A “one-house budget” is the way the optimists in Albany are describing the plan by the Speaker of the Assembly, Sheldon Silver, and his fellow Democrats to raise by 1 percentage point taxes on New Yorkers who earn a million dollars a year or more. News of the plan was broken Thursday by the New York Times and the New York Post. The reason people are calling it a “one-house budget” is the reckoning that Mr. Silver is advancing the idea precisely because he knows he can’t get it past the governor and the leader of the majority in the Senate, Joseph Bruno. But we wouldn’t put our money on the optimists. Our Jacob Gershman, who predicted this situation two months ago, is reporting this morning that Assembly Democrats are calculating that in the end, Mr. Spitzer “will have no choice,” as Mr. Gershman characterizes it, “but to yield to political and budgetary pressures” and agree to a tax increase on the state’s highest earners that clocks in at something like 12%.
This couldn’t be a more important juncture for Mr. Spitzer, who ran for office promising no new tax increases, and for New Yorkers, rich and poor. Our city and state, not to mention our country, is at a fork in the road. The pace of economic growth is slowing sharply. We are in the midst of a financial and monetary crisis, and protectionist sentiment is stirring within the national Democratic Party, with both its contenders threatening to pull out of the North American Free Trade Agreement that is a centerpiece of President Clinton’s legacy. Our city is in a fight with London in respect of which is a better working environment for the risk-takers who power our financial sector — and for some of our entertainment figures as well. A real estate boom of historic proportions in the city is coming off its peak, with some of the biggest players being forced into retreat.
This is not a time when it strikes us as logical to launch an attack on the highest earners in our state. According to a cable sent to us yesterday from E.J. McMahon, the fiscal sage of the Manhattan Institute, there were, as of 2004, just fewer than 47,000 tax filers with adjusted gross income of more than $1 million. That number includes what Mr. McMahon says are 20,000 nonresidents of New York, such as regular commuters from Connecticut and New Jersey and “superstar nonresident earners like A-Rod, David Letterman, etc.” All these filers paid, Mr. McMahon says, $7.96 billion of the $26.1 billion in state income taxes. “In other words,” Mr. McMahon points out, “taxpayers earning more than $1 million made up less than 0.8 percent of all filers, but generated 30 percent of the ‘tax after credits’ in 2004.” And Mr. McMahon reckons the share in 2007 was “undoubtedly higher — probably closer to 33 percent.”
One thing Mr. McMahon points out is that a one percentage point increase would raise the marginal rate — the rate on the next dollar earned — to 11.25% in New York City. The combined top marginal rate of city and state taxes of 10.25%, Mr. McMahon says, is “already the highest in the nation,” with Vermont and California following close behind. Making the tax “a point higher, especially at this time, really raises the ante for footloose investors and firms who will be looking to reduce their overhead,” Mr. McMahon says. “The city surely will be epicenter of any ill-effects from such a tax increase.”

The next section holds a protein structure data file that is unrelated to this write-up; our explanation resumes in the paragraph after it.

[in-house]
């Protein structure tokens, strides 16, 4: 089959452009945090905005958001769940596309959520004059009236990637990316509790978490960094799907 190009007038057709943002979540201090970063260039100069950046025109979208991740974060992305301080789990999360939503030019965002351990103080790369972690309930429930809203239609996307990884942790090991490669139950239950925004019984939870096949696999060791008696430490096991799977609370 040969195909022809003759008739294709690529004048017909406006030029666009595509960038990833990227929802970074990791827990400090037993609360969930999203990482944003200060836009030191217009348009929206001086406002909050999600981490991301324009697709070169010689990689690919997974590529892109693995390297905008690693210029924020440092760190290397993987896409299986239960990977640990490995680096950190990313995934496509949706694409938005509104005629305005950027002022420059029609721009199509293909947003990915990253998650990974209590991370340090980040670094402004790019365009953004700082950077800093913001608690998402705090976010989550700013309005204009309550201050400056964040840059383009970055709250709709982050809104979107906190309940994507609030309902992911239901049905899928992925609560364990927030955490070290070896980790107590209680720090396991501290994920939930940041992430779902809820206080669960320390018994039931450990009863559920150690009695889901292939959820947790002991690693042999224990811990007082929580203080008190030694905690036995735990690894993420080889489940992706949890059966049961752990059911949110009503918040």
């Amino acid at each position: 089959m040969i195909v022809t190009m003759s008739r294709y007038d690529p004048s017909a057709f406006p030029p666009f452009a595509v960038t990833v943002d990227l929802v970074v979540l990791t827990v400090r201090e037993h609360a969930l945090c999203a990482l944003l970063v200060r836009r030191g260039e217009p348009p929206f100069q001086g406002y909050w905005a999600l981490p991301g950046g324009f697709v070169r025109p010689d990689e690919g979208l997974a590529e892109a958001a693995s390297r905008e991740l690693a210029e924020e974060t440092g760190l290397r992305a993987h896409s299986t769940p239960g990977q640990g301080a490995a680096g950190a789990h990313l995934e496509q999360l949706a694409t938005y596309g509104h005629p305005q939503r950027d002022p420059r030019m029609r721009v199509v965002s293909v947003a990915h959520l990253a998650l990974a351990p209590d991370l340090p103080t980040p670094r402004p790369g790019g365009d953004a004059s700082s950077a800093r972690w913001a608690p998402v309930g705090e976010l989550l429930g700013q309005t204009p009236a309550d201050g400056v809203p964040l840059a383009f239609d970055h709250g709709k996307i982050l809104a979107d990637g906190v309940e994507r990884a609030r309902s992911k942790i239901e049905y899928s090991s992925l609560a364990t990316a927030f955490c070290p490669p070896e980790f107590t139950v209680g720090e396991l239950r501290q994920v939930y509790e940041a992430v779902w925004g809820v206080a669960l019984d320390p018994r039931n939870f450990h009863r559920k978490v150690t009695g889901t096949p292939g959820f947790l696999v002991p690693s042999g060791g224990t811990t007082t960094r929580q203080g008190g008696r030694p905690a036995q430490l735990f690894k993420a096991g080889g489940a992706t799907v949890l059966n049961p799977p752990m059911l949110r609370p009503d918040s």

To those who argue that the increase won’t hurt the economy because the temporary hikes effective between 2003 and 2005 didn’t hurt the economy, Mr. McMahon points out that those increases “took effect the very same week as the big Bush tax cut of 2003, which accelerated rate cuts on wage income and slashed rates on capital gains and dividends.” We would add that this time around, the mischief being hatched by Albany Democrats could well coincide, should the Democrats accede to the White House in January 2009, with the enormous new tax increases both Senators Clinton and Obama are eying. In other words, there’s a kind of perfect storm brewing for the New York City taxpayer that could have many of those who pay the biggest share of our taxes looking for another place to live and work.
We don’t mind confessing that the editors who conduct these columns are not immune to a national mood that includes a sense that the middle class in this country is paying a radically higher proportion of its income as taxes than the super-rich are paying of their income. A sentiment of dismay, a sense of absurdity, is, we sense, starting to build that, irrespective of the cold logic of incentives, the proportions the middle class is paying of its income is just way too high. It’s higher than the richest pay and higher than the poorest pay, if they pay anything. But the way to address this injustice, if it is that, or absurdity, if it is that, is to move to a flatter system altogether. Here the wisdom lies with such flat tax advocates as Steve Forbes. We are not gaining a sense of that kind of thinking from any of the leaders in Albany, so that the only thing standing between the error being advanced by Mr. Silver and the taxpayers are a governor and a majority leader who talk about all this in the usual way and not in terms of economic principle.
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